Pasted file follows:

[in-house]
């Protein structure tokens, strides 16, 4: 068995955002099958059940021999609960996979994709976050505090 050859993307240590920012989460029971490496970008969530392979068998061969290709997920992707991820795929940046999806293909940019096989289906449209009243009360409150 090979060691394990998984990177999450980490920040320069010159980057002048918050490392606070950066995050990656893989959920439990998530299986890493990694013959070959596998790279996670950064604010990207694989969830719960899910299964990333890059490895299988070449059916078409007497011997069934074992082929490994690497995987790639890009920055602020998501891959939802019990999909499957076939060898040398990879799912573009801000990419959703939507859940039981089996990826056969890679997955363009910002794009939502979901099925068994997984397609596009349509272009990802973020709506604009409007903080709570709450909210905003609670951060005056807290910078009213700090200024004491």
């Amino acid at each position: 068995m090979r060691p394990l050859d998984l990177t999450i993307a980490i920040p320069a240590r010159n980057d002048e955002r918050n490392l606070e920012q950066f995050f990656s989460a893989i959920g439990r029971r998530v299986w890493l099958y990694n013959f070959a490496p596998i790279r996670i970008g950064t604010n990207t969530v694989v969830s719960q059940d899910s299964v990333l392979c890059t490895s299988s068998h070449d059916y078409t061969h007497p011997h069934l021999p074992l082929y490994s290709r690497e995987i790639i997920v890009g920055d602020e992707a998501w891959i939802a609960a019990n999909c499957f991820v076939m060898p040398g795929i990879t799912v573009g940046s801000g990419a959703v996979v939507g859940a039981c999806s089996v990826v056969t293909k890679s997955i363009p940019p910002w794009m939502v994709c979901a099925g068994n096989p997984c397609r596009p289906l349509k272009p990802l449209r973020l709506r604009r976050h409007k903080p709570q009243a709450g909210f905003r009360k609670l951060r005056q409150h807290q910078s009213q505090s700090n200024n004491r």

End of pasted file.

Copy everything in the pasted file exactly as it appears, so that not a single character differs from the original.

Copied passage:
[in-house]
């Protein structure tokens, strides 16, 4: 068995955002099958059940021999609960996979994709976050505090 050859993307240590920012989460029971490496970008969530392979068998061969290709997920992707991820795929940046999806293909940019096989289906449209009243009360409150 090979060691394990998984990177999450980490920040320069010159980057002048918050490392606070950066995050990656893989959920439990998530299986890493990694013959070959596998790279996670950064604010990207694989969830719960899910299964990333890059490895299988070449059916078409007497011997069934074992082929490994690497995987790639890009920055602020998501891959939802019990999909499957076939060898040398990879799912573009801000990419959703939507859940039981089996990826056969890679997955363009910002794009939502979901099925068994997984397609596009349509272009990802973020709506604009409007903080709570709450909210905003609670951060005056807290910078009213700090200024004491």
């Amino acid at each position: 068995m090979r060691p394990l050859d998984l990177t999450i993307a980490i920040p320069a240590r010159n980057d002048e955002r918050n490392l606070e920012q950066f995050f990656s989460a893989i959920g439990r029971r998530v299986w890493l099958y990694n013959f070959a490496p596998i790279r996670i970008g950064t604010n990207t969530v694989v969830s719960q059940d899910s299964v990333l392979c890059t490895s299988s068998h070449d059916y078409t061969h007497p011997h069934l021999p074992l082929y490994s290709r690497e995987i790639i997920v890009g920055d602020e992707a998501w891959i939802a609960a019990n999909c499957f991820v076939m060898p040398g795929i990879t799912v573009g940046s801000g990419a959703v996979v939507g859940a039981c999806s089996v990826v056969t293909k890679s997955i363009p940019p910002w794009m939502v994709c979901a099925g068994n096989p997984c397609r596009p289906l349509k272009p990802l449209r973020l709506r604009r976050h409007k903080p709570q009243a709450g909210f905003r009360k609670l951060r005056q409150h807290q910078s009213q505090s700090n200024n004491r």